Granddad defies heart attacks to compete in series

20:16, Feb 12 2013
Tony Hickmore
GOING STRONG: Tony Hickmore had two heart attacks in two years. The 60 year old is competing in the State Ocean Swim series.

Tony Hickmore was struck down by two heart attacks in two years. Five years later, the 60-year-old Lyall Bay man is fighting fit and leading the masters age group of the State Ocean Swim Series.

The grandfather's heart troubles began in 2008 when he thought he had a head cold.

"Each time I had a swimming race I was getting a pain in my chest and breathlessness . . . I just brushed the physical feeling aside and told myself to harden up."

He had high cholesterol but was on medication so didn't think twice about his heart being the problem.

When the situation did not improve he went to his GP, who ordered blood tests that revealed he had arterial blockages.

He then had three stents surgically inserted into his heart.


Mr Hickmore was easing back into swimming when another heart attack nearly killed him while he was in the Raumati Pool.

A lifeguard noticed he had a strange look on his face before slipping under the water.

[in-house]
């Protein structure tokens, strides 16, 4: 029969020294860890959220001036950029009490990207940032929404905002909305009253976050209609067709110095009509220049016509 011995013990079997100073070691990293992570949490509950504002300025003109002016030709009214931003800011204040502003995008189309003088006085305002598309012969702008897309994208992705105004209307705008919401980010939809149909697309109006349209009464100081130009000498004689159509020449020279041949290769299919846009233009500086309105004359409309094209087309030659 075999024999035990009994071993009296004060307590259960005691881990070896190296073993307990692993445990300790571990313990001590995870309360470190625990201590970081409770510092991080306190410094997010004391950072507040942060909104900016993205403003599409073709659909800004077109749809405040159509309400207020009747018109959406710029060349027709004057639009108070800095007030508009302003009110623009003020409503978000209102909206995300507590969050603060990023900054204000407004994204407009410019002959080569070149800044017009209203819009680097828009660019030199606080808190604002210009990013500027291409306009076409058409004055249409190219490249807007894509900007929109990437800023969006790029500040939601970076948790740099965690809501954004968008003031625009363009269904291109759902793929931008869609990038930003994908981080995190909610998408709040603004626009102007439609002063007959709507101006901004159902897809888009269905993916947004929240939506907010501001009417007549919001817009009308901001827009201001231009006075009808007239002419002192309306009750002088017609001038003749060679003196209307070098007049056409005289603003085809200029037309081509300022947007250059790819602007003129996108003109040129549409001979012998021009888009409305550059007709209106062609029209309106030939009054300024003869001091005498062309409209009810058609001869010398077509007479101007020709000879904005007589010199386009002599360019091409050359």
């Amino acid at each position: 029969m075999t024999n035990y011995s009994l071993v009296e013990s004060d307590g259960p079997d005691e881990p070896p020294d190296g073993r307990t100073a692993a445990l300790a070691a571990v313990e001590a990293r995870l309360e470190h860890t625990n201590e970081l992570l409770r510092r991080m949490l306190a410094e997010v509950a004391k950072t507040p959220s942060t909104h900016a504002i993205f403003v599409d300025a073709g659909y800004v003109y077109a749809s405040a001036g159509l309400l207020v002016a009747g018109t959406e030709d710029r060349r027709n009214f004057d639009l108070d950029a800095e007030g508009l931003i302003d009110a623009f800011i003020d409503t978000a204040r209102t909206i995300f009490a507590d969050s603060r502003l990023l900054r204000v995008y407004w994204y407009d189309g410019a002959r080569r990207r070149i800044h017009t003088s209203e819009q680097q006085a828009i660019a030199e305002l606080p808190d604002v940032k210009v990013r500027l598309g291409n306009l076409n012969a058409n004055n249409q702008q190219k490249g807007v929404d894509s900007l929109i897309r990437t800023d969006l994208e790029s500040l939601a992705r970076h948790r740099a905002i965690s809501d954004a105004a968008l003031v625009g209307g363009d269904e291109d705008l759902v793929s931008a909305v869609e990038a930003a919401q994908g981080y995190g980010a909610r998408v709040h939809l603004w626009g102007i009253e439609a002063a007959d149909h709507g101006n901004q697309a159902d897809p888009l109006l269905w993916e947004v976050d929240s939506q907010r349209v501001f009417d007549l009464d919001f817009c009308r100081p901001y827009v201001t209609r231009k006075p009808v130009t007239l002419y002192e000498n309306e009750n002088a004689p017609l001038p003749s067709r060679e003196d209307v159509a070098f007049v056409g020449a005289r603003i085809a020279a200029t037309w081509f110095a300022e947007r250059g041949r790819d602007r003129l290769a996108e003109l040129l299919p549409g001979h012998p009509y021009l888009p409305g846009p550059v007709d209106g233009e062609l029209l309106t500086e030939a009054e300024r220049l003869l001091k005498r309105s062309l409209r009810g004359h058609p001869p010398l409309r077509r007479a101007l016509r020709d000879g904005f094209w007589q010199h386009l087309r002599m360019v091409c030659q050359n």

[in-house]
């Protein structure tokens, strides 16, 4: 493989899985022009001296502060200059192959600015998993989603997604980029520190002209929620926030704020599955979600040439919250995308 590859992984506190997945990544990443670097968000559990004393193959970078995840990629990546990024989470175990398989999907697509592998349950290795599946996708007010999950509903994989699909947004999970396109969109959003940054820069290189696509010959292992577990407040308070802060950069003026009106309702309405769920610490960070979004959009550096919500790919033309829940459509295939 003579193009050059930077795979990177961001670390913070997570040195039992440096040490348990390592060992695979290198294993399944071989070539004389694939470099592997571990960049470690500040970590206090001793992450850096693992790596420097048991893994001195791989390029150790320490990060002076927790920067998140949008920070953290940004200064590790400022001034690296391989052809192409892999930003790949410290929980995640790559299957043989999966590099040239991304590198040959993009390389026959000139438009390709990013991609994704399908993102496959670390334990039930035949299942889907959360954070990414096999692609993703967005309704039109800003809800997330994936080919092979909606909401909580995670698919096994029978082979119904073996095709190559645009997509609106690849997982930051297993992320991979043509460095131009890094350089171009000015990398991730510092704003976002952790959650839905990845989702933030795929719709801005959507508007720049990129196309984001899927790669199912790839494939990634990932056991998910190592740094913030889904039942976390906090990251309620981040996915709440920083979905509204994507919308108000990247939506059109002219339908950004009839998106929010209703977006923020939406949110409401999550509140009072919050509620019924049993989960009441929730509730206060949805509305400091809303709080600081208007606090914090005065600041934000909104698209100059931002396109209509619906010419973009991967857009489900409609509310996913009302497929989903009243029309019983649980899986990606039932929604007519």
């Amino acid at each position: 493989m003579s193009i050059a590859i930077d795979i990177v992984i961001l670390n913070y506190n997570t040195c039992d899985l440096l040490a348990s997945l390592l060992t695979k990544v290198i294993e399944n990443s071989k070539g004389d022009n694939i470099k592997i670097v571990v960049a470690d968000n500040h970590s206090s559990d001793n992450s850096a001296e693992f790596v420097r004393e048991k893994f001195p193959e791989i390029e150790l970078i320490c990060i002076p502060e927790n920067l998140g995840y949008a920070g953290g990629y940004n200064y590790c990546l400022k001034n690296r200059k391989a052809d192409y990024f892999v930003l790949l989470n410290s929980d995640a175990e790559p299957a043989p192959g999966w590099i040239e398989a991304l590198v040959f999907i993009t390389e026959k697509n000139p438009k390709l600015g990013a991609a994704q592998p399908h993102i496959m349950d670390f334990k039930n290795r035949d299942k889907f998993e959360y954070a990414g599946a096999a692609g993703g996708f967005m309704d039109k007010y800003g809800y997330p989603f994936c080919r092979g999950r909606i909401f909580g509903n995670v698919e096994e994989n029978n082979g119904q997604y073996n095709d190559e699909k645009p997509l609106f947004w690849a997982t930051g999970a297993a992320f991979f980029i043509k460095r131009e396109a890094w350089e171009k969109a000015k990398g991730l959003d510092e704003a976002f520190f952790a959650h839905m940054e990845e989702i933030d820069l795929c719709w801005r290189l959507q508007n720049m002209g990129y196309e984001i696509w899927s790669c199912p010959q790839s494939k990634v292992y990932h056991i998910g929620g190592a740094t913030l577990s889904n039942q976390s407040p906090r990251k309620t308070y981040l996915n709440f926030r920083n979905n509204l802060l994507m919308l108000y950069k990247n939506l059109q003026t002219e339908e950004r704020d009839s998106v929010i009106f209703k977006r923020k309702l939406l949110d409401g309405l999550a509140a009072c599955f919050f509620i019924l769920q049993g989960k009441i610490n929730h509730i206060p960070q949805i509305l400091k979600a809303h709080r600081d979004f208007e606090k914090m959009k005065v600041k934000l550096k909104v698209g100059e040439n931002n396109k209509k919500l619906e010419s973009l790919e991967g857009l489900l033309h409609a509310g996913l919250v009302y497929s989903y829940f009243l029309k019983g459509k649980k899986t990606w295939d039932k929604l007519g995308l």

"They did CPR for about 16 minutes till the ambulance arrived and they defibbed me back to life.

"One of my best mates who had the same heart attack didn't get the immediate attention and he's not here today, which is pretty scary."

He had a defibrillator implanted into his chest, which sends electric shocks to his heart if it stops.

Mr Hickmore is now raising money for the Heart Foundation via its heart racer website where people can sponsor him for the ocean swim series.

"If anything, I would like to see men get a little bit more in tune with their body. If things aren't right go and get it checked."

The foundation's heart health advocate, Cathy McGachie, said it was working with primary health organisations to get people aged 45 or older into their GP for a heart check, no matter what their health. Pacific and Maori people should have the check when they are aged 35 or older.

These checks are part of the national health targets, which all district health boards are required to meet. "Heart disease is the number one cause of death above each separate cancer," Mrs McGachie said.

With three races to go in the State Ocean Swim Series, Mr Hickmore is currently leading.

He will compete in the fourth race at Akaroa this weekend. The races range from 2.8 kilometres to 3.3km.

"I'm still beating guys that are 15 to 10 years younger than me - I'm doing all right."

The Dominion Post